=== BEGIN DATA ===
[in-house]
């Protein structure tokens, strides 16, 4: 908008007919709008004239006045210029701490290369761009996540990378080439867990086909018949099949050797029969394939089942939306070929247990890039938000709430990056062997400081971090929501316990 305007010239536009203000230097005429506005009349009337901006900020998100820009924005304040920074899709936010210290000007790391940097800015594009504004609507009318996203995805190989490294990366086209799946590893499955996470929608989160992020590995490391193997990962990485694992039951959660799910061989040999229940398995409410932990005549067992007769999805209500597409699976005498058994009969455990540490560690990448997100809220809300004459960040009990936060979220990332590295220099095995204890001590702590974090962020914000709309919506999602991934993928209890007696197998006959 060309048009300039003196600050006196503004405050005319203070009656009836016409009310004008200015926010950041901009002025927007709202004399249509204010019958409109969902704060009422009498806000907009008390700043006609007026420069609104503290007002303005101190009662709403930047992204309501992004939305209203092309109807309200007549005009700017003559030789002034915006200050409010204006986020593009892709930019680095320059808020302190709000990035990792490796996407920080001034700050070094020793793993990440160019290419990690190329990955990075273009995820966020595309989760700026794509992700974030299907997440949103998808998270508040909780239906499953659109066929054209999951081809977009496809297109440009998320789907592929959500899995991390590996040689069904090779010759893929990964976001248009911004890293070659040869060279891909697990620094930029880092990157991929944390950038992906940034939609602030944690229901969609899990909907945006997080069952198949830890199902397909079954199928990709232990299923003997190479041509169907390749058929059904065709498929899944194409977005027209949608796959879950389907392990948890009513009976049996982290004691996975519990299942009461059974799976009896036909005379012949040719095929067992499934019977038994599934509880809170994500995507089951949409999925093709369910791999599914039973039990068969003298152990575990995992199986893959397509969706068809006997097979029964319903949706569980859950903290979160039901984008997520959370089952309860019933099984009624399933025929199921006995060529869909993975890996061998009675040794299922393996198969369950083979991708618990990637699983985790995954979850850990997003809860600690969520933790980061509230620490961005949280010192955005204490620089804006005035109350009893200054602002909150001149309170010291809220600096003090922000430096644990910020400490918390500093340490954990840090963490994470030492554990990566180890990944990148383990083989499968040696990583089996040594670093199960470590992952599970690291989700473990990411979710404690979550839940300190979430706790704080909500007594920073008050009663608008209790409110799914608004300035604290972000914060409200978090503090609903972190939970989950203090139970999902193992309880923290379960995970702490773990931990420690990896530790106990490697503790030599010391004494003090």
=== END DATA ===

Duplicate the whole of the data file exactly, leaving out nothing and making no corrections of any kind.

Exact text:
[in-house]
């Protein structure tokens, strides 16, 4: 908008007919709008004239006045210029701490290369761009996540990378080439867990086909018949099949050797029969394939089942939306070929247990890039938000709430990056062997400081971090929501316990 305007010239536009203000230097005429506005009349009337901006900020998100820009924005304040920074899709936010210290000007790391940097800015594009504004609507009318996203995805190989490294990366086209799946590893499955996470929608989160992020590995490391193997990962990485694992039951959660799910061989040999229940398995409410932990005549067992007769999805209500597409699976005498058994009969455990540490560690990448997100809220809300004459960040009990936060979220990332590295220099095995204890001590702590974090962020914000709309919506999602991934993928209890007696197998006959 060309048009300039003196600050006196503004405050005319203070009656009836016409009310004008200015926010950041901009002025927007709202004399249509204010019958409109969902704060009422009498806000907009008390700043006609007026420069609104503290007002303005101190009662709403930047992204309501992004939305209203092309109807309200007549005009700017003559030789002034915006200050409010204006986020593009892709930019680095320059808020302190709000990035990792490796996407920080001034700050070094020793793993990440160019290419990690190329990955990075273009995820966020595309989760700026794509992700974030299907997440949103998808998270508040909780239906499953659109066929054209999951081809977009496809297109440009998320789907592929959500899995991390590996040689069904090779010759893929990964976001248009911004890293070659040869060279891909697990620094930029880092990157991929944390950038992906940034939609602030944690229901969609899990909907945006997080069952198949830890199902397909079954199928990709232990299923003997190479041509169907390749058929059904065709498929899944194409977005027209949608796959879950389907392990948890009513009976049996982290004691996975519990299942009461059974799976009896036909005379012949040719095929067992499934019977038994599934509880809170994500995507089951949409999925093709369910791999599914039973039990068969003298152990575990995992199986893959397509969706068809006997097979029964319903949706569980859950903290979160039901984008997520959370089952309860019933099984009624399933025929199921006995060529869909993975890996061998009675040794299922393996198969369950083979991708618990990637699983985790995954979850850990997003809860600690969520933790980061509230620490961005949280010192955005204490620089804006005035109350009893200054602002909150001149309170010291809220600096003090922000430096644990910020400490918390500093340490954990840090963490994470030492554990990566180890990944990148383990083989499968040696990583089996040594670093199960470590992952599970690291989700473990990411979710404690979550839940300190979430706790704080909500007594920073008050009663608008209790409110799914608004300035604290972000914060409200978090503090609903972190939970989950203090139970999902193992309880923290379960995970702490773990931990420690990896530790106990490697503790030599010391004494003090």